• A framework for managing innovation pipelines is developed which allows it to be seen if an innovation portfolio contains enough of the right types of innovations in the pipeline in order to secure a flow of innovative products in not just the short-term, but also the medium and long-term.

Scope of this report

  • Evaluate all the strategic options available to a CPG company in order to start the processes of deciding upon how to update innovation strategy to lay the basis for future growth.
  • Understand the crucial actions and approaches required in order to execute strategic decisions effectively - from updating corporate cultures and skills sets to establishing more effective innovation processes.
  • Identify flaws in current innovation practices and understand why these are holding back product innovation. Use this to be able to select only the best, most useful practices for use in the future.

Key Market Issues

  • Innovation budgets are under pressure as a result of current innovation approaches resulting in lower returns than before. Companies need to innovate to maintain their sales, but new approaches are required in order to achieve the gains sought.
  • Opening up innovation teams and practices to people external to the company (open innovation) is a hot new topic. Yet most firms are only in the early stages of their open innovation programs and need help in optimizing their approaches.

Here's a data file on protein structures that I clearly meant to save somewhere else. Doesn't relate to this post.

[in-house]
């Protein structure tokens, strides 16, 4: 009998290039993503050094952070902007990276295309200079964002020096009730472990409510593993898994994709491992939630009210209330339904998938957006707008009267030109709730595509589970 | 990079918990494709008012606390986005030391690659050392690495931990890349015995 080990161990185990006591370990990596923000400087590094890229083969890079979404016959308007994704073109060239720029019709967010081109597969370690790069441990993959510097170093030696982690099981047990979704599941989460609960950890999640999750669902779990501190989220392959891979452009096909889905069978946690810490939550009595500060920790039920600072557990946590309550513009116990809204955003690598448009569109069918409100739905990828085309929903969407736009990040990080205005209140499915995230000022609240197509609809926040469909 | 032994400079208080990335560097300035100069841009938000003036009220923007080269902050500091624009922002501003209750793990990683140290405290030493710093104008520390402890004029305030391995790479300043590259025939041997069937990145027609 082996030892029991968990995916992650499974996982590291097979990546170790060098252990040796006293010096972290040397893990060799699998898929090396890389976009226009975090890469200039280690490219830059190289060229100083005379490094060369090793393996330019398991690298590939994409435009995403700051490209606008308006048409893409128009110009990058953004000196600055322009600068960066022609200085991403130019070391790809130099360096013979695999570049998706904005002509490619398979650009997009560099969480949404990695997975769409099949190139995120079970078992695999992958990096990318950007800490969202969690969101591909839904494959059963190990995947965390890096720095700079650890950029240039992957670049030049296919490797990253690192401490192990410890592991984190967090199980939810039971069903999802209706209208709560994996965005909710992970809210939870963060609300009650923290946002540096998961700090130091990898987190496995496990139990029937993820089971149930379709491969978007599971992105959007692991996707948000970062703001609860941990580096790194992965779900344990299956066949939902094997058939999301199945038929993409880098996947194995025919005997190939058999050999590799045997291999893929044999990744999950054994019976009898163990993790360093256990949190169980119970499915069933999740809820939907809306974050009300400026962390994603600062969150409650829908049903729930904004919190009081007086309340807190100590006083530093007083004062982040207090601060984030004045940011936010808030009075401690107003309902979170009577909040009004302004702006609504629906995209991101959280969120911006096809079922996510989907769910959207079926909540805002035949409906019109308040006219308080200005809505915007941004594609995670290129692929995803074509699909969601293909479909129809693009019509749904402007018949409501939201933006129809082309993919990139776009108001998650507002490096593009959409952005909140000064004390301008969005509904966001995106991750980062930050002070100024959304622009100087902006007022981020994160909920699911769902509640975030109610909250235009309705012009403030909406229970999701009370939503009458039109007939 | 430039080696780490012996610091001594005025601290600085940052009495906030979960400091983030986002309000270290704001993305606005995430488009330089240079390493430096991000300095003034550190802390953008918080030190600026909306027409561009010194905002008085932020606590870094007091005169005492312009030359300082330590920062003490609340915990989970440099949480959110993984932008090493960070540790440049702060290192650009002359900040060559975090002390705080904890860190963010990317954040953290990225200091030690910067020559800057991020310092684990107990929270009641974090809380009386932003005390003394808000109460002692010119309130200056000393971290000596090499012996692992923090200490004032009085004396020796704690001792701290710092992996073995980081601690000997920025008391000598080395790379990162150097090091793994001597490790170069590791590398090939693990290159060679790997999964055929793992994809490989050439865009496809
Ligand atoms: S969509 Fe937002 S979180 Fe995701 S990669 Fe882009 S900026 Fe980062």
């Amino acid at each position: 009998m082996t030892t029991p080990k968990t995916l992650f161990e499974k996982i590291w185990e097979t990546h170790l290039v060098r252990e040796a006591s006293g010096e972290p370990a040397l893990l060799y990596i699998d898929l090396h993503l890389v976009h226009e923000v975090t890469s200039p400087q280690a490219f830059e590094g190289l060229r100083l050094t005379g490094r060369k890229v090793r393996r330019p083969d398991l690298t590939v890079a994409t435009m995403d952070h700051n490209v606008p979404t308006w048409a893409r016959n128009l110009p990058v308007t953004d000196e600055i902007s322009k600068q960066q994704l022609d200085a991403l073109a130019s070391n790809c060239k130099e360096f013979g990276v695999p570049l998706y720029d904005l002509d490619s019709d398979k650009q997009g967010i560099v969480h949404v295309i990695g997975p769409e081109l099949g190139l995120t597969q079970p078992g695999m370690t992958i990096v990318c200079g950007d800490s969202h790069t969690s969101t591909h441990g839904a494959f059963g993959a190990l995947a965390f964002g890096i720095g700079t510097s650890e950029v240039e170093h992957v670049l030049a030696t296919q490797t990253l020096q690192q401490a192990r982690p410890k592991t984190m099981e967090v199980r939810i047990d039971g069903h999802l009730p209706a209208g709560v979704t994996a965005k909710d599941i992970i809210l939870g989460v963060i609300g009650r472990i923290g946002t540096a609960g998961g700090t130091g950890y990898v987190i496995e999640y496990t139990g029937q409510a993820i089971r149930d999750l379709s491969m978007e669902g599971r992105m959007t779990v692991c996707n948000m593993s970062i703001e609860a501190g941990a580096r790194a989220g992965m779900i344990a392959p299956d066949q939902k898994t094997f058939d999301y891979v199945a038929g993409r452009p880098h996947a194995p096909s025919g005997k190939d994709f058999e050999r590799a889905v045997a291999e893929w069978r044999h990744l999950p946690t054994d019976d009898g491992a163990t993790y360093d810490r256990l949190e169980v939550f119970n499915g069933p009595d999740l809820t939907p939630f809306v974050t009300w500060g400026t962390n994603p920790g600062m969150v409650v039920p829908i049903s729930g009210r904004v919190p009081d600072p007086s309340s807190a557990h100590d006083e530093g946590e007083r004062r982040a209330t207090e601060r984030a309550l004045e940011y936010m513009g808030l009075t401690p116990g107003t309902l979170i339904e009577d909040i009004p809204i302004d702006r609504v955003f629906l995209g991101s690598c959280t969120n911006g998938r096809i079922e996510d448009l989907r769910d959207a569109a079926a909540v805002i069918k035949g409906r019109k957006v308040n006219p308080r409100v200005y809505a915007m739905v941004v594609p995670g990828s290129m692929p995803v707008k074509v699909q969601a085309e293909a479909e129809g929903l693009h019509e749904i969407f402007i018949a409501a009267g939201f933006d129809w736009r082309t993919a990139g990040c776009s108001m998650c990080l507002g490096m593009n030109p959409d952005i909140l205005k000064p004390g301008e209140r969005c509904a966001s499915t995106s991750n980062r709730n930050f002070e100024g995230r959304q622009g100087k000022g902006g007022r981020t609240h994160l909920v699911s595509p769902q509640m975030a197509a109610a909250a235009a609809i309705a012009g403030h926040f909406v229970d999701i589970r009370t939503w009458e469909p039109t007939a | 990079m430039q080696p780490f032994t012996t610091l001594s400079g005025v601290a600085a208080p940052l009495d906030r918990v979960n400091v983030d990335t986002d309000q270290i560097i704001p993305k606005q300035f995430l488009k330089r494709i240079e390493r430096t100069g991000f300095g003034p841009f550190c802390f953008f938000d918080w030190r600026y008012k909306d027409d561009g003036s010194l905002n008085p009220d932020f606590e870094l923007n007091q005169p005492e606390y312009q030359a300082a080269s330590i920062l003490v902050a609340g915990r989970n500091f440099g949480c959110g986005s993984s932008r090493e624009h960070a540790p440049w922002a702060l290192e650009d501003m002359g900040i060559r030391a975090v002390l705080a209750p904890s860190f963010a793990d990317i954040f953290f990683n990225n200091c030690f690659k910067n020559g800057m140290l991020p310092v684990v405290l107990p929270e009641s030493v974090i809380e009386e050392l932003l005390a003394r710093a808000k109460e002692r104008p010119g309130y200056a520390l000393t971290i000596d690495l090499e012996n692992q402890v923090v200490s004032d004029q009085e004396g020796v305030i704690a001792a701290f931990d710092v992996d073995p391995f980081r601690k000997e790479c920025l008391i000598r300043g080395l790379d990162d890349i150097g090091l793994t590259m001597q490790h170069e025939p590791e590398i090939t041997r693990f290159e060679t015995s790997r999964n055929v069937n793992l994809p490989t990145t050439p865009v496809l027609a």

• Many companies can improve their innovation practices and approaches by incorporating, where appropriate, best practices found in other firms. Yet to do this effectively they must first analyze exactly what their overall innovation strategies are and how these fit with overall corporate strategy.

Key findings from this report

  • Orthodox approaches to innovation in CPG companies are leading to most new launches being incremental innovations which are poorly differentiated from other products in the market.
  • The CPG industry invests relatively little (as a percentage of sales) in R&D compared to many other industries. This is despite breakthrough innovations (which typically require greater levels of investment than incremental innovations) offering higher returns.
  • Breakthrough innovations accounted for just 1.5% of all product launches over the last three years.
  • A changing innovation environment is creating many challenges to innovation. One major change is the incoming Health Claims Regulation in Europe which will both increase the cost of healthy product innovation and challenge current innovation practices.

Key questions answered